Published: Fri, May 11, 2018
Global News | By Blake Casey

Leave.EU fined £70000 over EU referendum funding and spending

Leave.EU fined £70000 over EU referendum funding and spending

Brexit campaign group Leave.EU has been fined £70,000 for breaking spending rules during the EU referendum.

The Electoral Commission handed down the penalty - the maximum fine it's able to issue - after announcing the findings of their investigation on Friday.

The Eletoral Commission has referred an individual on the campaign to the Metropolitan Police.

Several inquiries are underway into spending and advertising during the referendum, amid allegations about the use of Facebook users' data to influence US and British campaigns.

The Electoral Commission concluded last month that there were reasonable grounds to suspect Liz Bilney had delivered an incomplete and incorrect spending return for the Brexit campaign group after the referendum.

The group, co-founded by former Ukip backer Arron Banks, overspent by at least £77,380 - 10% over the limit for non-party registered groups - an investigation found.

Leave.EU and Cambridge Analytica had previously denied working together on the Brexit campaign.

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The commission also found that Leave.EU inaccurately reported three loans it had received. The dates the transactions were entered into, the repayment date, the interest rate and the provider of the transactions were all incorrectly reported.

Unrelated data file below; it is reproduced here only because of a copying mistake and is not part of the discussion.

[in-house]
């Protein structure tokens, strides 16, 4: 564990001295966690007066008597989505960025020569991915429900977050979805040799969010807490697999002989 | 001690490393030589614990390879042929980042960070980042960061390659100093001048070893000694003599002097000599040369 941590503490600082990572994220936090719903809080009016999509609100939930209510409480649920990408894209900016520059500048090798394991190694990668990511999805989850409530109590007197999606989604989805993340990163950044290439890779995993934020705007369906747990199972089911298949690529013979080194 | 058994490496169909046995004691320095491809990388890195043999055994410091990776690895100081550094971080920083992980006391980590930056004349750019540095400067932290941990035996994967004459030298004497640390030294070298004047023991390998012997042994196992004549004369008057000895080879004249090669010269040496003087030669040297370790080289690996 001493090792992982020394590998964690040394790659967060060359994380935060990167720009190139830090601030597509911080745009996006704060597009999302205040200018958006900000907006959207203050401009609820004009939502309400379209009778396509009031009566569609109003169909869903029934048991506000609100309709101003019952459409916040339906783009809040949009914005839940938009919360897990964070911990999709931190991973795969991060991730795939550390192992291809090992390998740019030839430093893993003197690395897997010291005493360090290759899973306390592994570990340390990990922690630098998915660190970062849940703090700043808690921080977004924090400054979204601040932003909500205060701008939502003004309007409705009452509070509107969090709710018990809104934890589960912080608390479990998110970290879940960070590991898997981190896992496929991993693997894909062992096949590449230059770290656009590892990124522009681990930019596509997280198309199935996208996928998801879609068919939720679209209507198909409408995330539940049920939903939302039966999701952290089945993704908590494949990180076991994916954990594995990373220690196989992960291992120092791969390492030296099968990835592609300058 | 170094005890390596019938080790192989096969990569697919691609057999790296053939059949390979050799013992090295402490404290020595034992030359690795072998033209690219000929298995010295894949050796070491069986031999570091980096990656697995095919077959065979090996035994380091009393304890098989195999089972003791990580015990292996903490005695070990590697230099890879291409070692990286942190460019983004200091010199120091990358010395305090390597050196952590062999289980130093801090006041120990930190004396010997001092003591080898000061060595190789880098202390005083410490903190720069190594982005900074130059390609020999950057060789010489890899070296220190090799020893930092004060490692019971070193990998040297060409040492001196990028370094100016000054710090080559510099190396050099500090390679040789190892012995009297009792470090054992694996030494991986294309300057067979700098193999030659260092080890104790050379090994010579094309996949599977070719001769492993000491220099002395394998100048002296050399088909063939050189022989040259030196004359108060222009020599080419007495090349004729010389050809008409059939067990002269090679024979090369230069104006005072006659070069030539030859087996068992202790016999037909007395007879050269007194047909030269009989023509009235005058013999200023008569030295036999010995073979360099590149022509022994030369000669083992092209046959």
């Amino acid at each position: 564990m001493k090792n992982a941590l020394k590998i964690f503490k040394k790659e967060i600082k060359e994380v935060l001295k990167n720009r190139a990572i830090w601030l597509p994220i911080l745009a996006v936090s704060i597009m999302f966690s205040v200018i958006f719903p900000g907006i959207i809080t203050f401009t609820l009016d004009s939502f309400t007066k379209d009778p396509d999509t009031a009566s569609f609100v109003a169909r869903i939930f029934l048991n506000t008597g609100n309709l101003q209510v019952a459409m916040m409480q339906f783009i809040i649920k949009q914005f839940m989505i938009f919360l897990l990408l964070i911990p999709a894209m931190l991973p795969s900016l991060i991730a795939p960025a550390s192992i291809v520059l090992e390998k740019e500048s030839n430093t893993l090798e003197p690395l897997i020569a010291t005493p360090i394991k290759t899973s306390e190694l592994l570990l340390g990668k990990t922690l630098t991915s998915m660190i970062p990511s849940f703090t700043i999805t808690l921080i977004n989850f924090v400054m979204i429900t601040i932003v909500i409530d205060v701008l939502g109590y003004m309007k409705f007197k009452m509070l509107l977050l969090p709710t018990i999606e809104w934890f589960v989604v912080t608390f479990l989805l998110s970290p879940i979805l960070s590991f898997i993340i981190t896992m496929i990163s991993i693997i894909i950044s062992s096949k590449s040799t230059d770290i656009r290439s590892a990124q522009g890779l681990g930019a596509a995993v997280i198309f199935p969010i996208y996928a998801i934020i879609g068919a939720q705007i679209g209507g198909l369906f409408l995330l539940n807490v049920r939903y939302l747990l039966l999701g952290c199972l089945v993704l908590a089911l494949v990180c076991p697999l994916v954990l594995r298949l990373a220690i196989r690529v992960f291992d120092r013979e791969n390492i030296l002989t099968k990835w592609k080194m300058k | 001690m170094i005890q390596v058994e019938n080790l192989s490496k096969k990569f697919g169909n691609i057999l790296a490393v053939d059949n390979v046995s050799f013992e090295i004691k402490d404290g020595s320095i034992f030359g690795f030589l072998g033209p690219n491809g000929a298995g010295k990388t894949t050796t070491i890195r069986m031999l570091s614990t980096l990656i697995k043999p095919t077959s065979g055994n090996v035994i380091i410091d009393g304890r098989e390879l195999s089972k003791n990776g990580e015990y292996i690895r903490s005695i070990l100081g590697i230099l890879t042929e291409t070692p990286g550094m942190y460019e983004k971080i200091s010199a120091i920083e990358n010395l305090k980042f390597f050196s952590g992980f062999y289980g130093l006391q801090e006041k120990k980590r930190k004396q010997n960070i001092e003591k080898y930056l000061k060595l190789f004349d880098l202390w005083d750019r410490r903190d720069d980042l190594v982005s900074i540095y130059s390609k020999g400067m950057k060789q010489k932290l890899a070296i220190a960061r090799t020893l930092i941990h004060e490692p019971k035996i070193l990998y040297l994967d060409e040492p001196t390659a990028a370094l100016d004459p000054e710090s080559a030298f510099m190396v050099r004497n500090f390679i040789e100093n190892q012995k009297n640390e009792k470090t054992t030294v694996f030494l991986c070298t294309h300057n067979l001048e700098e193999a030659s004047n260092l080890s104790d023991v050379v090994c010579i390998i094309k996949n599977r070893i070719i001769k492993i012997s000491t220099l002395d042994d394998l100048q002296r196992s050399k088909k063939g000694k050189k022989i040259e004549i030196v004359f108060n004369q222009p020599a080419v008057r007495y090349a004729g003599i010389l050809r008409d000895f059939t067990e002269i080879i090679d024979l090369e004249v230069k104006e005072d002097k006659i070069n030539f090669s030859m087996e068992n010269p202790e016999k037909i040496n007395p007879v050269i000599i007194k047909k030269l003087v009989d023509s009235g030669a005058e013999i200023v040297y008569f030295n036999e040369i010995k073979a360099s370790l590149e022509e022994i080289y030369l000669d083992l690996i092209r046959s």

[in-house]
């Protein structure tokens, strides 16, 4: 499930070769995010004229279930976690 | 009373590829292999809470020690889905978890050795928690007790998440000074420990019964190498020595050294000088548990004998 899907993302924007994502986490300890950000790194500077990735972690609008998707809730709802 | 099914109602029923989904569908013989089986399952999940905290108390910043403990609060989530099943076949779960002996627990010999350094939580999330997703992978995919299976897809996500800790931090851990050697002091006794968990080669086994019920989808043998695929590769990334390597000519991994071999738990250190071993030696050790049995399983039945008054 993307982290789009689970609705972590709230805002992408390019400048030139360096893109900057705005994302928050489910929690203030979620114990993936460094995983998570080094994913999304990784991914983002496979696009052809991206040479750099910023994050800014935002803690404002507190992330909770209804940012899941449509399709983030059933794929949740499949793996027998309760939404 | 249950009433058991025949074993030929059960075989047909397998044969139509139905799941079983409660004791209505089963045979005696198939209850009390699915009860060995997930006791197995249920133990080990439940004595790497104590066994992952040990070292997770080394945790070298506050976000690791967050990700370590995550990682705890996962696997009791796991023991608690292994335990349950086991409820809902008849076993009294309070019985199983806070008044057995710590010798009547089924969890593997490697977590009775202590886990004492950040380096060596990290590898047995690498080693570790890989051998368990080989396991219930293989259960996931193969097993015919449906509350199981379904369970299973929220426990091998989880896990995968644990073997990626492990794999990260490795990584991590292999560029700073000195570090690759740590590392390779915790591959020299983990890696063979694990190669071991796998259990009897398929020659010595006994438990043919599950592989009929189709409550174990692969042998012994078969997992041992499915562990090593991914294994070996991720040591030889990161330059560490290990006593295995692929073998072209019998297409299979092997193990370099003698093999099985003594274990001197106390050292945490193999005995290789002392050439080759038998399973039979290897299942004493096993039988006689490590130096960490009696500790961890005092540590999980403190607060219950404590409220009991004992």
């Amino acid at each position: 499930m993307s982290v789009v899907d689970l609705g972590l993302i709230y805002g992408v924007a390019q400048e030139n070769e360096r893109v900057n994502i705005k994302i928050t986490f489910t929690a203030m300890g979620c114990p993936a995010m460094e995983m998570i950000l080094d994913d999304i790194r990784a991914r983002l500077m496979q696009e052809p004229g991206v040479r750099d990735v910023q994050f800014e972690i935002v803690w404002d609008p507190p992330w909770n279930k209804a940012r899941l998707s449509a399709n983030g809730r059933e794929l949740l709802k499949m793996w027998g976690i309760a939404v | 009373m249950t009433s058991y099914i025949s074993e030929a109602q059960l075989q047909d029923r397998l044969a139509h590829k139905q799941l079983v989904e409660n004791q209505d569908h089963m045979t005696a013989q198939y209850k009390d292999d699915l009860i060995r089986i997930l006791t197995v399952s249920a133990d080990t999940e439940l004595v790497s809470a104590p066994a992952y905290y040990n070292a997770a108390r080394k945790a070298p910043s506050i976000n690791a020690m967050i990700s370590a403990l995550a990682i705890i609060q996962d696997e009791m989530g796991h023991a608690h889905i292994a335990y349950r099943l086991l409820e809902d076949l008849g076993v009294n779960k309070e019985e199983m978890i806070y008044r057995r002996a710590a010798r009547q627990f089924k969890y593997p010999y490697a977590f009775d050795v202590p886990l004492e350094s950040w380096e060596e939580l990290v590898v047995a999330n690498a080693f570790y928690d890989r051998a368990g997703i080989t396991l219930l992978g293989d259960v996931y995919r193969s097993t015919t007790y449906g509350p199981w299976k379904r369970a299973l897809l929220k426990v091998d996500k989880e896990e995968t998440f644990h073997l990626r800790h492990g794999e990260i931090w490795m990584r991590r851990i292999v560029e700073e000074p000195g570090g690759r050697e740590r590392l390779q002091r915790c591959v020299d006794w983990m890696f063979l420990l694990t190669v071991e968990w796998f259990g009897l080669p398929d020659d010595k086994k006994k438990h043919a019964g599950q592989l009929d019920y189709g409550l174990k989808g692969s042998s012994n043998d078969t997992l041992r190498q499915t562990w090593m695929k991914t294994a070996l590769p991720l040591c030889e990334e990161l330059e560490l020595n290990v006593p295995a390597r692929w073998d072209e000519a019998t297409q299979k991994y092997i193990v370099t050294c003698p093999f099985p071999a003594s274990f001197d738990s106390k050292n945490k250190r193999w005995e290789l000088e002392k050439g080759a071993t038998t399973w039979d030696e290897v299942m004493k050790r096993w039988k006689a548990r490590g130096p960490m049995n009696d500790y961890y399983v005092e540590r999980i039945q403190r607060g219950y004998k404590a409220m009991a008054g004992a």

- Leave.EU failed to provide the required invoice or receipt for 97 payments of over 200 pounds, cumulatively totaling 80,224 pounds.

"The rules we enforce were put in place by Parliament to ensure transparency and public confidence in our democratic processes", Bob Posner, Electoral Commission Director of Political Finance and Regulation & Legal Counsel, said. Leave.EU was not the officially designated "leave" campaign group during the referendum. "The level of fine we have imposed has been constrained by the cap on the Commission's fines".

It said the Electoral Commission was "unable to produce a shred of evidence relating to the original allegations" about Cambridge Analytica, reiterating that it did not work with the consultancy.

Banks attacked the decision and threatened to take legal action.

He added: "The EC went big game fishing and found a few "aged" dead sardines on the beach".

"I can tell you one thing: we will not be letting matters rest here, we will be going to court to challenge this. So much for the big conspiracy", Banks said.

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